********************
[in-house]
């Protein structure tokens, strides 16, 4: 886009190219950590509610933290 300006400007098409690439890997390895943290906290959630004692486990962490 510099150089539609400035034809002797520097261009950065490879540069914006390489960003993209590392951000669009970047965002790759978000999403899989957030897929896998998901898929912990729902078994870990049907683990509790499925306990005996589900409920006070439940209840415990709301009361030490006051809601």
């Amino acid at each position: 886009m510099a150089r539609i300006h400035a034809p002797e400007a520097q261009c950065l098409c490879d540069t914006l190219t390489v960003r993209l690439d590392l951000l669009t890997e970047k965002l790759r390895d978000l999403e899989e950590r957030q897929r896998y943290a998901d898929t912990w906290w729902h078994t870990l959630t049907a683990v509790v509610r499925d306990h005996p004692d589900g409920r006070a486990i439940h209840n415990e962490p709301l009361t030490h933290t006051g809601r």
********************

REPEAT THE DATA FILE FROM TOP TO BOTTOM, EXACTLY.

[in-house]
């Protein structure tokens, strides 16, 4: 886009190219950590509610933290 300006400007098409690439890997390895943290906290959630004692486990962490 510099150089539609400035034809002797520097261009950065490879540069914006390489960003993209590392951000669009970047965002790759978000999403899989957030897929896998998901898929912990729902078994870990049907683990509790499925306990005996589900409920006070439940209840415990709301009361030490006051809601």
């Amino acid at each position: 886009m510099a150089r539609i300006h400035a034809p002797e400007a520097q261009c950065l098409c490879d540069t914006l190219t390489v960003r993209l690439d590392l951000l669009t890997e970047k965002l790759r390895d978000l999403e899989e950590r957030q897929r896998y943290a998901d898929t912990w906290w729902h078994t870990l959630t049907a683990v509790v509610r499925d306990h005996p004692d589900g409920r006070a486990i439940h209840n415990e962490p709301l009361t030490h933290t006051g809601r």